East Asia
Nanjing

China: nationwide protests challenge dictatorship

Following weeks of sporadic protests against the recurrent draconian COVID-19 lockdowns in China, spontaneous demonstrations broke out in cities across the country. Street demos were reported from Shanghai, Nanjing, Guangdong, Chengdu and Wuhan as well as Beijing. In addition to slogans against the lockdowns and for freedom of speech and assembly, such verboten chants were heard as “Xi Jinping, step down” and “Communist party, step down.” The spark was an apartment block fire in Urumqi, capital of western Xinjiang region, that killed at least 10 who were under lockdown orders and unable to flee. Hong Kong-based Borderless Movement left-dissident website has issued a list of “Demands from Chinese and Hong Kong Socialists” in response to the outburst, calling for an end to lockdowns and forced testing, provision of multiple vaccines, and the right to citizen and worker self-organization. The statement calls for “marginalized groups in the mainland and abroad, including Hongkongers, Taiwanese, Uyghurs and Tibetans to continue building a long-term strategic program for democratic struggle in China.” (Photo of student protest in Nanjing via Twitter)

Europe
Ukraine

Ukraine: Russia accused of forced transfer of civilians

Russian forces have committed war crimes and likely crimes against humanity by unlawfully transferring or deporting civilians from occupied parts of in Ukraine to Russia or Russian-controlled territory, according to an Amnesty International report. Russian and Russian-backed authorities have also forced civilians through an abusive screening process known as “filtration,” during which some were arbitrarily detained, subject to torture or other ill-treatment, and separated from their children. (Map: PCL)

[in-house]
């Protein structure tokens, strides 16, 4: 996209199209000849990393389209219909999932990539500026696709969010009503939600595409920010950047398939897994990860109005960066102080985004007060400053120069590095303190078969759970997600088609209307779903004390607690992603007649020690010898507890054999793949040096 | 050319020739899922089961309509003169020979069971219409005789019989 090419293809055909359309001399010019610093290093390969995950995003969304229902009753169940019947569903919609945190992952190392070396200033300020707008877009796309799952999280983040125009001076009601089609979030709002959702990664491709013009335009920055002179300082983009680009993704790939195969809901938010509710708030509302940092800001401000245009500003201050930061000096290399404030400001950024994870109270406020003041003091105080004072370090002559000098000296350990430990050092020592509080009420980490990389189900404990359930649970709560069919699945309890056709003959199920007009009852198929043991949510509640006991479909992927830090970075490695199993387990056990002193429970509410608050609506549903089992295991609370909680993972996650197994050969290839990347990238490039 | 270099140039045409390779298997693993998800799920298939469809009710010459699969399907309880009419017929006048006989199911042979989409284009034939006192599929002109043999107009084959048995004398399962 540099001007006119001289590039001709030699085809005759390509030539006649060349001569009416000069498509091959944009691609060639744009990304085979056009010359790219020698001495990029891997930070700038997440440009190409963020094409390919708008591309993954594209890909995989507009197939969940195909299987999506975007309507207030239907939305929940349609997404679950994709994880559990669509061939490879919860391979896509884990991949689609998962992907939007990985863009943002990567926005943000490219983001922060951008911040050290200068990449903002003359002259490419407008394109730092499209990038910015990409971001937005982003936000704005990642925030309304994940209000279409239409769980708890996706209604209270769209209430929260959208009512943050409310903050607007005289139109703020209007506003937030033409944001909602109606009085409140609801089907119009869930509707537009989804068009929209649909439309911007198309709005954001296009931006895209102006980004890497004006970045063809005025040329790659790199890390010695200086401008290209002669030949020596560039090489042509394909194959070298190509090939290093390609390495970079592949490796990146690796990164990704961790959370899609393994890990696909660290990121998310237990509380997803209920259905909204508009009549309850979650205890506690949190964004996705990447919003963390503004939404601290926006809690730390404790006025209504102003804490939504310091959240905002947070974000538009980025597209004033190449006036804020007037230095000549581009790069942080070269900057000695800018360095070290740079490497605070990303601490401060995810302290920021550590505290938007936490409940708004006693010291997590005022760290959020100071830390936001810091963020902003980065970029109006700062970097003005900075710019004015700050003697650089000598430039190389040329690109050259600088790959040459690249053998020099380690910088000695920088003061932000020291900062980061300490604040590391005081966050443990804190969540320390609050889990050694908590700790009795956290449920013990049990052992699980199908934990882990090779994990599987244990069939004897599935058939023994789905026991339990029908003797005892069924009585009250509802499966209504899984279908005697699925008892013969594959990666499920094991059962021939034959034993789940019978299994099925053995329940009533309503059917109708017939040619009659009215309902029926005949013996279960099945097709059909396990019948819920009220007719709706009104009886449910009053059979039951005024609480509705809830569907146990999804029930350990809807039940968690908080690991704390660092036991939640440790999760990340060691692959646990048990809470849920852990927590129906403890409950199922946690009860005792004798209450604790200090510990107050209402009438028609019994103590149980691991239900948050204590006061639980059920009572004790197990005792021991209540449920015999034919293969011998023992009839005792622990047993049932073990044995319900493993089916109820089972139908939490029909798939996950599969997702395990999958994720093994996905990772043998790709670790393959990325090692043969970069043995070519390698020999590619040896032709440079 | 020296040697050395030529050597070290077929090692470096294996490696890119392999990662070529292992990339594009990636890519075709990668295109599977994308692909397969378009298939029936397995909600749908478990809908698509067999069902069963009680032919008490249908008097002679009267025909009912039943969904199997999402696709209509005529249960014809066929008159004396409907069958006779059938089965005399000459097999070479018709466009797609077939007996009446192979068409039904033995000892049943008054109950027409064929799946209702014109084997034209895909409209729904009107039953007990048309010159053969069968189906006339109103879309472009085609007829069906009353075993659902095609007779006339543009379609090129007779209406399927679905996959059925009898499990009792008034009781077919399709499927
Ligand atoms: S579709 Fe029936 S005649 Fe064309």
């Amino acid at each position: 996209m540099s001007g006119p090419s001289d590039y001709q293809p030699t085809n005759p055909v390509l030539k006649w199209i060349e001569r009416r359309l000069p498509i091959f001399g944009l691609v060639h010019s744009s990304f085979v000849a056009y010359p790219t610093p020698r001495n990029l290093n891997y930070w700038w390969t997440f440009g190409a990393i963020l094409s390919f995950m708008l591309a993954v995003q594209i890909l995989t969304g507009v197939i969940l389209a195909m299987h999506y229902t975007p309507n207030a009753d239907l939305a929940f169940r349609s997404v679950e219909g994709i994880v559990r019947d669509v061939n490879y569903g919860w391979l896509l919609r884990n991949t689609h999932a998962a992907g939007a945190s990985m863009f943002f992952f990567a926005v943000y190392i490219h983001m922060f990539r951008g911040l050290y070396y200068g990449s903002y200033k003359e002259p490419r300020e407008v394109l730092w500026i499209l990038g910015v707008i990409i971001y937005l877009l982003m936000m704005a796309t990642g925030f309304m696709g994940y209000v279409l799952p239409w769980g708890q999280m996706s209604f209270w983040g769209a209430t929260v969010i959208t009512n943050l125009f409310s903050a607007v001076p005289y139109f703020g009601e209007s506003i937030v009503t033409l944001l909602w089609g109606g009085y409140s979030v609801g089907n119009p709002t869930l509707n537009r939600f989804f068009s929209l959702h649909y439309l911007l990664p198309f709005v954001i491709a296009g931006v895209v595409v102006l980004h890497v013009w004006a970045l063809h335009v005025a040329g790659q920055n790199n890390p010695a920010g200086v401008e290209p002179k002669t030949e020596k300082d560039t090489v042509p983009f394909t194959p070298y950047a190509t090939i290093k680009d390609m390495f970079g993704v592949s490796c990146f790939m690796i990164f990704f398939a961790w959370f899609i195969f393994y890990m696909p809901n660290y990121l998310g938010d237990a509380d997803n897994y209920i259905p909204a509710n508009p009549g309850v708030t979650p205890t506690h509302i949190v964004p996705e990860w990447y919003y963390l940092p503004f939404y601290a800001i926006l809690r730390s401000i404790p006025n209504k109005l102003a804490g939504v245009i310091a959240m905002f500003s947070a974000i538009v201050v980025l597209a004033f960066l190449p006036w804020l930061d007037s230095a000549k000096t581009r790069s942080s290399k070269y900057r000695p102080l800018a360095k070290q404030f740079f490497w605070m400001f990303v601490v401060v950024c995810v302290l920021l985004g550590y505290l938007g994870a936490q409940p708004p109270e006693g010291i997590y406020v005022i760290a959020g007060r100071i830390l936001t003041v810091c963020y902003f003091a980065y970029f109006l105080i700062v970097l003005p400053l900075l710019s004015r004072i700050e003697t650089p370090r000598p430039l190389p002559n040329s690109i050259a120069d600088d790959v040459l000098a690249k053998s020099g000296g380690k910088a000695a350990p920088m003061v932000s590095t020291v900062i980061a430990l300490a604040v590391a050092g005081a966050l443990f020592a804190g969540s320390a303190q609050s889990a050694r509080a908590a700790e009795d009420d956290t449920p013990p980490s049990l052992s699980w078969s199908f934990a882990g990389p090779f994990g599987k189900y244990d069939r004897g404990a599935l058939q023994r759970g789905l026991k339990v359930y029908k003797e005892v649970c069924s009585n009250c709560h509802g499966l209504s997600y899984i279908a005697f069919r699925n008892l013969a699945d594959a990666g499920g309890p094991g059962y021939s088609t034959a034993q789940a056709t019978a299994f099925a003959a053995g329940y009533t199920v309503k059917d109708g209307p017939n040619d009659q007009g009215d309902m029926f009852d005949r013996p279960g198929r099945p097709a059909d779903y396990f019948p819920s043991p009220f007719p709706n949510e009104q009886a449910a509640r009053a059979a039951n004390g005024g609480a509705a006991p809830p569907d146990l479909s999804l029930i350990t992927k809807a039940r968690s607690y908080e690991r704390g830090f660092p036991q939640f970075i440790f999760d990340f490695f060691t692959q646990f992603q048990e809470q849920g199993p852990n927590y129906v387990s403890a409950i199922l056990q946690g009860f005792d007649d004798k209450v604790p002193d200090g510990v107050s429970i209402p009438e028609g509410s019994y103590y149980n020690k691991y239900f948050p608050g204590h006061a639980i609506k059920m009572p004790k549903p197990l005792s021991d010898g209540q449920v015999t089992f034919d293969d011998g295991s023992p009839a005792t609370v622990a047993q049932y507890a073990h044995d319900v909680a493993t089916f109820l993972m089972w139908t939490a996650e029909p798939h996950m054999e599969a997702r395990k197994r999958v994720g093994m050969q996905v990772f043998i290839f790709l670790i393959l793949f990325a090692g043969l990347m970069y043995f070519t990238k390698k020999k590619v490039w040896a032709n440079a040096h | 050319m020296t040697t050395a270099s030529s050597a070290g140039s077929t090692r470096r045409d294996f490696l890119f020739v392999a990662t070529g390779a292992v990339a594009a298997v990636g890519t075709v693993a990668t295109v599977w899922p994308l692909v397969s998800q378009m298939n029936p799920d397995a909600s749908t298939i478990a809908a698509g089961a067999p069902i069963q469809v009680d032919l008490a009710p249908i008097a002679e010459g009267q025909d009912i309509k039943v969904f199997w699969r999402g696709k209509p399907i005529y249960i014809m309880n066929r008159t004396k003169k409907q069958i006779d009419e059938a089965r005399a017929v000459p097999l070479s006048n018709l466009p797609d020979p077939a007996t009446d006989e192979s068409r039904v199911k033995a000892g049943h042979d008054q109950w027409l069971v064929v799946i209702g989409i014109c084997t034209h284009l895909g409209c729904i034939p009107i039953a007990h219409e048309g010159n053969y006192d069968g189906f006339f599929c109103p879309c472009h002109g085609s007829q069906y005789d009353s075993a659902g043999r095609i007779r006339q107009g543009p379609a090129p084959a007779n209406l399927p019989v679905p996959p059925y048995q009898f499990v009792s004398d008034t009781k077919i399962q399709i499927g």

Central Asia
Xinjiang

Podcast: state capitalism and the Uyghur genocide

In Episode 149 of the CounterVortex podcast, Bill Weinberg notes that the UN Human Rights Office determination that China may be guilty of “crimes against humanity” in its mass detention of Uyghurs in Xinjiang province is dismissed by the tankie-left ANSWER Coalition as “propagandistic.” Meanwhile, it falls to Radio Free Asia, media arm of the US State Department, to aggressively cover the very real conditions of forced labor faced by the Uyghurs and other Turkic peoples of Xinjiang—and how Western corporations benefit from it. While the Western pseudo-left betrays the Uyghurs, US imperialism exploits their suffering for propaganda against a rising China in the Great Game for the Asia-Pacific region. Figures such as Australia’s Kevin Rudd incorrectly portray a “Return of Red China,” blaming the PRC’s increasingly totalitarian direction on a supposed neo-Marxism. Fortunately, the new anthology Xinjiang Year Zero offers a corrective perspective, placing the industrial-detention complex and techno-security state in the context of global capitalism and settler colonialism. Listen on SoundCloud or via Patreon. (Photo: Xinjiang Judicial Administration via The Diplomat)